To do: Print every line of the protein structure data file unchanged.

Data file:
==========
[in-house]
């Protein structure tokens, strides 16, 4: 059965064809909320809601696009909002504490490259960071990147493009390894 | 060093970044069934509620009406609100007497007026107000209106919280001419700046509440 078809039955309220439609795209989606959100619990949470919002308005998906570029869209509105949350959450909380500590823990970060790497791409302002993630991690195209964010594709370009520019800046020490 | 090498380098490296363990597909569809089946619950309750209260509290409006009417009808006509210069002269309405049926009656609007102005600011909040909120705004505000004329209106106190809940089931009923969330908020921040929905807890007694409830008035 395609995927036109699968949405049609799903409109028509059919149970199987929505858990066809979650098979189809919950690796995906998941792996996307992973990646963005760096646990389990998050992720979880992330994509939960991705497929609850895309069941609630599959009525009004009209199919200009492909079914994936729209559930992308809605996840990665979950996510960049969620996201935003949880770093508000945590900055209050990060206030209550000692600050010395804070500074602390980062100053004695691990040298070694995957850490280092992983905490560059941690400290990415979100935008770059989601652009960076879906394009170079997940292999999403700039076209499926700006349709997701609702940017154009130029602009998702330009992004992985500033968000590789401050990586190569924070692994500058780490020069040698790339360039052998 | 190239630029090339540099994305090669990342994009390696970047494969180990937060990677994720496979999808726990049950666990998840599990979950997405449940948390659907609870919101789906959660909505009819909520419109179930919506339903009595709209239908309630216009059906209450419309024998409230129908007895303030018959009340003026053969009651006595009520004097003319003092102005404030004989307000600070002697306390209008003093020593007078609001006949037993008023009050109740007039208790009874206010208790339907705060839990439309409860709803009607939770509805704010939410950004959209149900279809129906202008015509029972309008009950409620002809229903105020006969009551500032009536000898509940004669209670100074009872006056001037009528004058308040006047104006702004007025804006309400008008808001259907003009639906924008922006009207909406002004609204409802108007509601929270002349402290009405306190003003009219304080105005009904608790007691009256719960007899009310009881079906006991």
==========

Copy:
[in-house]
């Protein structure tokens, strides 16, 4: 059965064809909320809601696009909002504490490259960071990147493009390894 | 060093970044069934509620009406609100007497007026107000209106919280001419700046509440 078809039955309220439609795209989606959100619990949470919002308005998906570029869209509105949350959450909380500590823990970060790497791409302002993630991690195209964010594709370009520019800046020490 | 090498380098490296363990597909569809089946619950309750209260509290409006009417009808006509210069002269309405049926009656609007102005600011909040909120705004505000004329209106106190809940089931009923969330908020921040929905807890007694409830008035 395609995927036109699968949405049609799903409109028509059919149970199987929505858990066809979650098979189809919950690796995906998941792996996307992973990646963005760096646990389990998050992720979880992330994509939960991705497929609850895309069941609630599959009525009004009209199919200009492909079914994936729209559930992308809605996840990665979950996510960049969620996201935003949880770093508000945590900055209050990060206030209550000692600050010395804070500074602390980062100053004695691990040298070694995957850490280092992983905490560059941690400290990415979100935008770059989601652009960076879906394009170079997940292999999403700039076209499926700006349709997701609702940017154009130029602009998702330009992004992985500033968000590789401050990586190569924070692994500058780490020069040698790339360039052998 | 190239630029090339540099994305090669990342994009390696970047494969180990937060990677994720496979999808726990049950666990998840599990979950997405449940948390659907609870919101789906959660909505009819909520419109179930919506339903009595709209239908309630216009059906209450419309024998409230129908007895303030018959009340003026053969009651006595009520004097003319003092102005404030004989307000600070002697306390209008003093020593007078609001006949037993008023009050109740007039208790009874206010208790339907705060839990439309409860709803009607939770509805704010939410950004959209149900279809129906202008015509029972309008009950409620002809229903105020006969009551500032009536000898509940004669209670100074009872006056001037009528004058308040006047104006702004007025804006309400008008808001259907003009639906924008922006009207909406002004609204409802108007509601929270002349402290009405306190003003009219304080105005009904608790007691009256719960007899009310009881079906006991």